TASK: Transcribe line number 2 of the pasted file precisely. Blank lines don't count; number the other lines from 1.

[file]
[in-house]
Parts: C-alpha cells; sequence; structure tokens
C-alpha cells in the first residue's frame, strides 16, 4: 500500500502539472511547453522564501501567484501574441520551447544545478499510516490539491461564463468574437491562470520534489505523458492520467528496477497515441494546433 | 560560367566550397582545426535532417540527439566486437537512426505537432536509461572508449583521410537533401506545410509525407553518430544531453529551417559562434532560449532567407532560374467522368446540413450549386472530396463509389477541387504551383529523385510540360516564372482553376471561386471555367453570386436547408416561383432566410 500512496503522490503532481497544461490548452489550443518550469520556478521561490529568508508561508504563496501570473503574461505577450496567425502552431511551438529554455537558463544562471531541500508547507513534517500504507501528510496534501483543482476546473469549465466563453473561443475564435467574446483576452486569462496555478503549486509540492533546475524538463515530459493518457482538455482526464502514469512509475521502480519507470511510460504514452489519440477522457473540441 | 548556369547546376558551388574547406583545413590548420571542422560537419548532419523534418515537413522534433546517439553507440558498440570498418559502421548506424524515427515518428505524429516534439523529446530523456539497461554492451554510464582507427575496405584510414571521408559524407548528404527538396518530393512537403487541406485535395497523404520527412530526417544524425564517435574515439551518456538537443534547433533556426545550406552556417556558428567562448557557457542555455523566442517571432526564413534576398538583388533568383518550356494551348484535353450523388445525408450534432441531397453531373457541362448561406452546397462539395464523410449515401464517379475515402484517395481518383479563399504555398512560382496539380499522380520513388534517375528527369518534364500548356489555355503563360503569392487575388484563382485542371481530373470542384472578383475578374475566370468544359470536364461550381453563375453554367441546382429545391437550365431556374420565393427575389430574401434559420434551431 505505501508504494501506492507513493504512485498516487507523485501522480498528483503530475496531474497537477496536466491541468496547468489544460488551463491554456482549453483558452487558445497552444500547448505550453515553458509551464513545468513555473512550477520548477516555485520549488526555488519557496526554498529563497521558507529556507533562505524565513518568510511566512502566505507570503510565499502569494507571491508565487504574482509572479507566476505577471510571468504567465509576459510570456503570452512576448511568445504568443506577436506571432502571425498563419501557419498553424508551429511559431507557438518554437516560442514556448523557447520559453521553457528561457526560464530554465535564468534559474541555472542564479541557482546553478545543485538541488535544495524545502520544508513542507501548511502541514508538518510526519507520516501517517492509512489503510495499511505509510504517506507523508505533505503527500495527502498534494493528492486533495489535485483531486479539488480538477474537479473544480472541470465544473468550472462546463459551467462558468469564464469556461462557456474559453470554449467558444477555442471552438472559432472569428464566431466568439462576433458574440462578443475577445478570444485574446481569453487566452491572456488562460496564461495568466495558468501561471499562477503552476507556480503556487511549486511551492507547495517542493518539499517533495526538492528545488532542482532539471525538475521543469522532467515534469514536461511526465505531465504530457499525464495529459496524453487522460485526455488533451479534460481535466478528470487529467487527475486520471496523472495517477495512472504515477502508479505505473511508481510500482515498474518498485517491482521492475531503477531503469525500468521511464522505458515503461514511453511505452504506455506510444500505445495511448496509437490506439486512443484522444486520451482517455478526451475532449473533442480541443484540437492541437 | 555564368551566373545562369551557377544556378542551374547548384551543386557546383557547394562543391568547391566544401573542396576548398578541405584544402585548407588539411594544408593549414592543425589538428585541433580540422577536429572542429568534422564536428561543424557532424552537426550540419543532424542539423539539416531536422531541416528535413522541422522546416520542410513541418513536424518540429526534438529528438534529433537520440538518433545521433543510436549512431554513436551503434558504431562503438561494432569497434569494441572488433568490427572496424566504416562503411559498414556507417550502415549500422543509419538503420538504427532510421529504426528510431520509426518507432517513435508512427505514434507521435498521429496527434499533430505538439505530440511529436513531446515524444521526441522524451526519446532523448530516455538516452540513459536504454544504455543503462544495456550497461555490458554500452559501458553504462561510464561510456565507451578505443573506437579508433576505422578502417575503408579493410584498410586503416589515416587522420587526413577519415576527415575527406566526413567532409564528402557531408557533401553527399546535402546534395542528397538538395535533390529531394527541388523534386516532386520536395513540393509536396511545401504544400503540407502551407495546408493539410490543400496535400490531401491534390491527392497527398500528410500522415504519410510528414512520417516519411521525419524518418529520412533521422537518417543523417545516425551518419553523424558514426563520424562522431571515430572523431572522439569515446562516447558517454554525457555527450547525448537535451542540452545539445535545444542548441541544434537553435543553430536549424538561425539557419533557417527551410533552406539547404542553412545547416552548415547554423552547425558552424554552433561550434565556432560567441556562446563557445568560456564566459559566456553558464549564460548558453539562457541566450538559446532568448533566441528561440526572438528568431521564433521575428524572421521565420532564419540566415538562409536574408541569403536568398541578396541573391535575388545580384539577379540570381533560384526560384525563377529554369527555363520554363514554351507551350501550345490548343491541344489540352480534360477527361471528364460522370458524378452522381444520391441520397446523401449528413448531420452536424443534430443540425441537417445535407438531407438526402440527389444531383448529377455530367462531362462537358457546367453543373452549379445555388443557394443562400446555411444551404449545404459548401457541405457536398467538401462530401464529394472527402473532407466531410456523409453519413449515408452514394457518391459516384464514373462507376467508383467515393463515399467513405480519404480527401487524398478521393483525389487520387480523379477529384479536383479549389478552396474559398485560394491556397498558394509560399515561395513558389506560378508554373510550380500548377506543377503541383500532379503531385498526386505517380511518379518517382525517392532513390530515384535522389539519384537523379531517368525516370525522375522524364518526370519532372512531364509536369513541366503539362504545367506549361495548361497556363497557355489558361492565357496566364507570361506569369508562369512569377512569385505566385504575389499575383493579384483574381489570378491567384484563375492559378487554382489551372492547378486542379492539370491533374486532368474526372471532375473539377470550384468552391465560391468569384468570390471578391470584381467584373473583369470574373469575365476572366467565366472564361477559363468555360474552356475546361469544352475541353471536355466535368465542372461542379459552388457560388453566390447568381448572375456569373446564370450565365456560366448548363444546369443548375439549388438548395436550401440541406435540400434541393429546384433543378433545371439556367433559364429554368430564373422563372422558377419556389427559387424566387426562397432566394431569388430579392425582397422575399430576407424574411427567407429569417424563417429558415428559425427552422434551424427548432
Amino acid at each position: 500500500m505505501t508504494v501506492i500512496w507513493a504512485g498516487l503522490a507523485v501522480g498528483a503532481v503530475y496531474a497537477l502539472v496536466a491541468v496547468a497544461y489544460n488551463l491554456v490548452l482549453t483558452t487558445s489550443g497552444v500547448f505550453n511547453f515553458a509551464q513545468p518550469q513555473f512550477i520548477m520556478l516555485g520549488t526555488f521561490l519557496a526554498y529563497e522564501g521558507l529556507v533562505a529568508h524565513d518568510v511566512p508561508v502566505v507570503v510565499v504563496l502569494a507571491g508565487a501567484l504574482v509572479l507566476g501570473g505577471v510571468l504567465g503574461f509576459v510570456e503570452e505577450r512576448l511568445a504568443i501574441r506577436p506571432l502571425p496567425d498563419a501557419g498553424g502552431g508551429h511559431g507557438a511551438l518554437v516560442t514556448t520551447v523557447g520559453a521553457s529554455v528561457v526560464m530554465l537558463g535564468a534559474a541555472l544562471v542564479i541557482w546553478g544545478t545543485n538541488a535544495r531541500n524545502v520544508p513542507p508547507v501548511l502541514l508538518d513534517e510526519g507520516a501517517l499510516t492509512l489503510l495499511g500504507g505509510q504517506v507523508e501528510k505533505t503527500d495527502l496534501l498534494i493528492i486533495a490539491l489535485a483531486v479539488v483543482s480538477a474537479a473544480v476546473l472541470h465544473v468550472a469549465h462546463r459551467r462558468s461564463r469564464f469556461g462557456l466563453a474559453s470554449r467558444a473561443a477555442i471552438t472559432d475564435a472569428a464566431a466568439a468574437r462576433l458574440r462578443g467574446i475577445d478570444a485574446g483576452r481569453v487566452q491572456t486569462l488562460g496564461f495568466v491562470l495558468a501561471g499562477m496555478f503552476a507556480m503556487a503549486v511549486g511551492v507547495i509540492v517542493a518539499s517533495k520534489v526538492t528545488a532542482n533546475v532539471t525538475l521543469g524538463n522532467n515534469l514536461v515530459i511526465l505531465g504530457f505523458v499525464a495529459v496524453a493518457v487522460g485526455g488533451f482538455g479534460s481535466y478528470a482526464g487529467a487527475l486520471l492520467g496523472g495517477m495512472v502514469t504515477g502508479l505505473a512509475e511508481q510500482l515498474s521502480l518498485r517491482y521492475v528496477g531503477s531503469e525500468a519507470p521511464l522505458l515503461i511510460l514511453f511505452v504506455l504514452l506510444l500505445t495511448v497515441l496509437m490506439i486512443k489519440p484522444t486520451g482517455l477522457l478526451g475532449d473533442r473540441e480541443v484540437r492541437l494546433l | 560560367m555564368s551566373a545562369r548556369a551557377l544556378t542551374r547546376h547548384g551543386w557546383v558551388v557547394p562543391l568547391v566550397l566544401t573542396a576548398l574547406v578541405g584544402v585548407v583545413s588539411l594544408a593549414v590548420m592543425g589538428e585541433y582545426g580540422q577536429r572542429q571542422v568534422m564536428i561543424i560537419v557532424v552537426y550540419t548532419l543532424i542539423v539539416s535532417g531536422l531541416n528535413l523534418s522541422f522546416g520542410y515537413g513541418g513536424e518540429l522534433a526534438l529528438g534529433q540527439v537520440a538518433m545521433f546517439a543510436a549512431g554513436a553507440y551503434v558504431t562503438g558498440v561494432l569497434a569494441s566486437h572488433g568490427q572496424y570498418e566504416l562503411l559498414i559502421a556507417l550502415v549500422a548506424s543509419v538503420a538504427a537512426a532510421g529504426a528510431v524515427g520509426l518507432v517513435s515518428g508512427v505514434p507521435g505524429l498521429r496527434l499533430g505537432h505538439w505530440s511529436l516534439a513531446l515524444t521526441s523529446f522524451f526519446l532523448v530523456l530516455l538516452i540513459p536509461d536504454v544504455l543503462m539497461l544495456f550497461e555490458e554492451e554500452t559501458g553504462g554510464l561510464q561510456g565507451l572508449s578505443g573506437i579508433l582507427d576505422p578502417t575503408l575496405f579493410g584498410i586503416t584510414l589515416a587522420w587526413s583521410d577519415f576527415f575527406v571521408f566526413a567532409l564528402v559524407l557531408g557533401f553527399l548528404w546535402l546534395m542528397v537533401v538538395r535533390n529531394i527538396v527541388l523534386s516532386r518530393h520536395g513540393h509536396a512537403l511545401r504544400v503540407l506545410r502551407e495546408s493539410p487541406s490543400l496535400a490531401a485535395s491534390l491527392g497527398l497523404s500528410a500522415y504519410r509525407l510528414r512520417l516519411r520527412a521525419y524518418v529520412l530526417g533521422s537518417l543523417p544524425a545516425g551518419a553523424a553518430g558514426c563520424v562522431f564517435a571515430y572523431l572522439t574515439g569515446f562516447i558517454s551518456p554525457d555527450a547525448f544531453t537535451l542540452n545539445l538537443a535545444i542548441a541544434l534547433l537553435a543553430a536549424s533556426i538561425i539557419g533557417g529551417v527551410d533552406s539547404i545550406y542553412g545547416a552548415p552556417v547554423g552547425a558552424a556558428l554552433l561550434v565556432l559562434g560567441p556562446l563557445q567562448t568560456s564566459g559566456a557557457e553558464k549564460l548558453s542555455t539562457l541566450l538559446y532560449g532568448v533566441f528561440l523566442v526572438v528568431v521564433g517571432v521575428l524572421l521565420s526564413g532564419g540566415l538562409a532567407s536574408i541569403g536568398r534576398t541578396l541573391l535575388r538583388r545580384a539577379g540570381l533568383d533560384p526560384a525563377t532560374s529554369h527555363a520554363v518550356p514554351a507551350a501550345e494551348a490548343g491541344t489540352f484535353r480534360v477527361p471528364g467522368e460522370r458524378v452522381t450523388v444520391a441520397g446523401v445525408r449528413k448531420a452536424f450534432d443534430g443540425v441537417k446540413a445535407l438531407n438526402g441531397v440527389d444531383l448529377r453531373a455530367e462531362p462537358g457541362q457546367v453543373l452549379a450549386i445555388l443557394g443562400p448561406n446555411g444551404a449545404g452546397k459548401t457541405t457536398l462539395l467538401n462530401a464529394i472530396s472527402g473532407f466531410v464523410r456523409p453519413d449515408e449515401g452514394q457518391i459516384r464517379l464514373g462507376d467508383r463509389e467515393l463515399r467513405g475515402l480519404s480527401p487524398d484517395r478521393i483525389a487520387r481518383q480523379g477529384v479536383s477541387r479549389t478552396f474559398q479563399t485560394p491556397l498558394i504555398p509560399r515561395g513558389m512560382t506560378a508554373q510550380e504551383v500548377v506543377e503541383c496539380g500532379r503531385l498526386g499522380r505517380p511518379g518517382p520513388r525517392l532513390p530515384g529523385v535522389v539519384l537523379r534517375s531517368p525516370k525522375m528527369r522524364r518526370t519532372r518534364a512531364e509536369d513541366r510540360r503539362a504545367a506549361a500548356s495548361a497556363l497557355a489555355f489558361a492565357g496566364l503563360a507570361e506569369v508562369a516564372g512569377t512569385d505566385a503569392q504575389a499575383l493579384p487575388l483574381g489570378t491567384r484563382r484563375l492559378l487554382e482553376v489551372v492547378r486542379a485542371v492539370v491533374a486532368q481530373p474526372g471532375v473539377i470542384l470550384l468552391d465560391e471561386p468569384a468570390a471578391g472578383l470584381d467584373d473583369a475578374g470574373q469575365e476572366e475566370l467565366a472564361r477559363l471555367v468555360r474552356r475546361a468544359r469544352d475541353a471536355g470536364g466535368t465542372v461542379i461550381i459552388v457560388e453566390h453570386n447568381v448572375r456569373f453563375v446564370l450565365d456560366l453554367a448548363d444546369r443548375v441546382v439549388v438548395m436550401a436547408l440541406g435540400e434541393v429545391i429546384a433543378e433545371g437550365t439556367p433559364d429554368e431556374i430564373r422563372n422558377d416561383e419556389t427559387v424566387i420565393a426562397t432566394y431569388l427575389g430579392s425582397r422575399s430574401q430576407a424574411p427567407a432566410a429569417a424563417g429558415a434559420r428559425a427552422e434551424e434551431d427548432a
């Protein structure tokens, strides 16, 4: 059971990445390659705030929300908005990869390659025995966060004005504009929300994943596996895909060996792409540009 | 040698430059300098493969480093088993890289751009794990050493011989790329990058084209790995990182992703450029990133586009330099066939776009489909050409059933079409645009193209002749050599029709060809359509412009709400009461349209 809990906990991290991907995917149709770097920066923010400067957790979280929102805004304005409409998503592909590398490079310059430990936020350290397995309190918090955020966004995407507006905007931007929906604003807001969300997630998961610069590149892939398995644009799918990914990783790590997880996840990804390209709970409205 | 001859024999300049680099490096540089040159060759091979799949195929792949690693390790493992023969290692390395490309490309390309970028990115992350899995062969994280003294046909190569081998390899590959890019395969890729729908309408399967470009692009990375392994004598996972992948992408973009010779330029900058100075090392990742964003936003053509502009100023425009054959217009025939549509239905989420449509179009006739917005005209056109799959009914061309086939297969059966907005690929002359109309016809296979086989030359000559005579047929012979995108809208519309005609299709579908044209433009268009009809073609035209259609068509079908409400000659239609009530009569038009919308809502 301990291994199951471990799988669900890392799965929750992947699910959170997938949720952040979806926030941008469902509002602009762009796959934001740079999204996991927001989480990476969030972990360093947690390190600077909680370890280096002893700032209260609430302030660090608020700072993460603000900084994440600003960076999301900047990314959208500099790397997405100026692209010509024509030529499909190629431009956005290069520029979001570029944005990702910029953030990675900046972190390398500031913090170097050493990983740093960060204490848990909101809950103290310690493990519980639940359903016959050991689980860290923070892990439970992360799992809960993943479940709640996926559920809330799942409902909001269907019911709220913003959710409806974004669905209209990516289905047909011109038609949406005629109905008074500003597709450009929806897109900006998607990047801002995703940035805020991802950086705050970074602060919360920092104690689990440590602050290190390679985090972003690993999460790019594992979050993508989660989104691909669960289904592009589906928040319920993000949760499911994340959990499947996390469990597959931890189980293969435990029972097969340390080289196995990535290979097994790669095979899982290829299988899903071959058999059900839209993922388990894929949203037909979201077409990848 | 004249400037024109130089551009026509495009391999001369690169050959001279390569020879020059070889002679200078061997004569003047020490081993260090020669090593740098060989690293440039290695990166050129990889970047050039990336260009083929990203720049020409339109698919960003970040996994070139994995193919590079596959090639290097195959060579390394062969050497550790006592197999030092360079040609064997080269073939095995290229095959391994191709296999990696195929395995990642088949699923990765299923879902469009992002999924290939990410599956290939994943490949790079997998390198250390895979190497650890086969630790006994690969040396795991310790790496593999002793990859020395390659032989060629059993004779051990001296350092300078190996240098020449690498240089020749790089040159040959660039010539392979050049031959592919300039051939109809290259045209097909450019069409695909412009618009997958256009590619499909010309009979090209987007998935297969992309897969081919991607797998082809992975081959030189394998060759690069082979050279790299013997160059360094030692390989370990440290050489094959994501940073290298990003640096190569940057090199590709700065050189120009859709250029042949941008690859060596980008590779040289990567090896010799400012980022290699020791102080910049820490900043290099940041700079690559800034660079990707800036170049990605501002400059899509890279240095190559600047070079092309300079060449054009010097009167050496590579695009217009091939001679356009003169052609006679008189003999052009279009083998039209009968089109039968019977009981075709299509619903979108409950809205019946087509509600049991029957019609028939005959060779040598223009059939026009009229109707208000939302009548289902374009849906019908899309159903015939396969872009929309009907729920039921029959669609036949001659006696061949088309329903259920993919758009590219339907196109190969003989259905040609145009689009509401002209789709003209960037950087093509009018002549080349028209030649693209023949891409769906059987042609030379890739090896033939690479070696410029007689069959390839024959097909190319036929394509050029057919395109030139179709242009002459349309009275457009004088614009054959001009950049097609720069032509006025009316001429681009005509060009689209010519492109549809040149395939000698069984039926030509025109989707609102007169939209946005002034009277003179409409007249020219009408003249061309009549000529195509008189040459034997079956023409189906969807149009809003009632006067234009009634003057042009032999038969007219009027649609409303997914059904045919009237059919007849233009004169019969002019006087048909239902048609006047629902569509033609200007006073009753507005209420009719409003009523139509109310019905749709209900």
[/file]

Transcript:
Parts: C-alpha cells; sequence; structure tokens